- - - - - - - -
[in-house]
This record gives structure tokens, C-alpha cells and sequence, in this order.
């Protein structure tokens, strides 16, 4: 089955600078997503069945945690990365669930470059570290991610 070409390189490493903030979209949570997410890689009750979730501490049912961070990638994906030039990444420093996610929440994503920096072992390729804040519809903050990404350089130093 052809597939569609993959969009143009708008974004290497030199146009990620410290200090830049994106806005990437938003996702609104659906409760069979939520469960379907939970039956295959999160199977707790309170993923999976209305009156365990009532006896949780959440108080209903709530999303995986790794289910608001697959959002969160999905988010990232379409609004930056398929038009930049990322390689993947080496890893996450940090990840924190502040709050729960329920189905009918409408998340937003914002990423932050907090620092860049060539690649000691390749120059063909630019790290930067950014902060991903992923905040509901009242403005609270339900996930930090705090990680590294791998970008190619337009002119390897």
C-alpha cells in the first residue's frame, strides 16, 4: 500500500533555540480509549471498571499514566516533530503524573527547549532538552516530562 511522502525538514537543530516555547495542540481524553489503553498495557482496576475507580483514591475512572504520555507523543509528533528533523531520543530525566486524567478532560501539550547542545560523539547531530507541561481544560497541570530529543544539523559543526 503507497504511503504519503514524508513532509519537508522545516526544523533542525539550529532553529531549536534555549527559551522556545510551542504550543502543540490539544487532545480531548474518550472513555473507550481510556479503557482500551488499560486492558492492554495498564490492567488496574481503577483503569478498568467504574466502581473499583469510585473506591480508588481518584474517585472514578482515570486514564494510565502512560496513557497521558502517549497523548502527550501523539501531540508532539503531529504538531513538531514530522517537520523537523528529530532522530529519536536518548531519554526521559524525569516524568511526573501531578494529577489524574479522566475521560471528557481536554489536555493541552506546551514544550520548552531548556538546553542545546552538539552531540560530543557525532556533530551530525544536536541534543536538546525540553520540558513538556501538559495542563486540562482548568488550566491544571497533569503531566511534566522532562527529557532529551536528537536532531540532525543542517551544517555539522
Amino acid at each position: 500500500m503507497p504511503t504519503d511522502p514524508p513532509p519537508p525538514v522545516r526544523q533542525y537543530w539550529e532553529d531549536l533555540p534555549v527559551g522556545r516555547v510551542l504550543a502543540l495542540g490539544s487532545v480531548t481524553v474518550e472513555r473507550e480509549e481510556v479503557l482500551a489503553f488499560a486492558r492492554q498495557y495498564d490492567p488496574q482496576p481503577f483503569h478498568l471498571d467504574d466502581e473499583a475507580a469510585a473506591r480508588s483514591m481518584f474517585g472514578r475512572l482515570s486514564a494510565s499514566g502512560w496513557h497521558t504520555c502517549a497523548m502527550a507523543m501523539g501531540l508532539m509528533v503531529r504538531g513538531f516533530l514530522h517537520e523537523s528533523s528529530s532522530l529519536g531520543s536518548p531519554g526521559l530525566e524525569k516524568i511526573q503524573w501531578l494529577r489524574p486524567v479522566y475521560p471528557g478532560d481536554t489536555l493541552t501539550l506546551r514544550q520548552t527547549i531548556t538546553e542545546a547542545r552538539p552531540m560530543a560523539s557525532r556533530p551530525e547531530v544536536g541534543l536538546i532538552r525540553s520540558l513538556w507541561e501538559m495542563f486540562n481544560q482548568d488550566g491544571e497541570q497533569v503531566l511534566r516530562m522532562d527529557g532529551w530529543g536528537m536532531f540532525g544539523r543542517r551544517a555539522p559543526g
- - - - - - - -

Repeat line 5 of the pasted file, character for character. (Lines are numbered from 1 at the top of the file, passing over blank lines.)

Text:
Amino acid at each position: 500500500m503507497p504511503t504519503d511522502p514524508p513532509p519537508p525538514v522545516r526544523q533542525y537543530w539550529e532553529d531549536l533555540p534555549v527559551g522556545r516555547v510551542l504550543a502543540l495542540g490539544s487532545v480531548t481524553v474518550e472513555r473507550e480509549e481510556v479503557l482500551a489503553f488499560a486492558r492492554q498495557y495498564d490492567p488496574q482496576p481503577f483503569h478498568l471498571d467504574d466502581e473499583a475507580a469510585a473506591r480508588s483514591m481518584f474517585g472514578r475512572l482515570s486514564a494510565s499514566g502512560w496513557h497521558t504520555c502517549a497523548m502527550a507523543m501523539g501531540l508532539m509528533v503531529r504538531g513538531f516533530l514530522h517537520e523537523s528533523s528529530s532522530l529519536g531520543s536518548p531519554g526521559l530525566e524525569k516524568i511526573q503524573w501531578l494529577r489524574p486524567v479522566y475521560p471528557g478532560d481536554t489536555l493541552t501539550l506546551r514544550q520548552t527547549i531548556t538546553e542545546a547542545r552538539p552531540m560530543a560523539s557525532r556533530p551530525e547531530v544536536g541534543l536538546i532538552r525540553s520540558l513538556w507541561e501538559m495542563f486540562n481544560q482548568d488550566g491544571e497541570q497533569v503531566l511534566r516530562m522532562d527529557g532529551w530529543g536528537m536532531f540532525g544539523r543542517r551544517a555539522p559543526g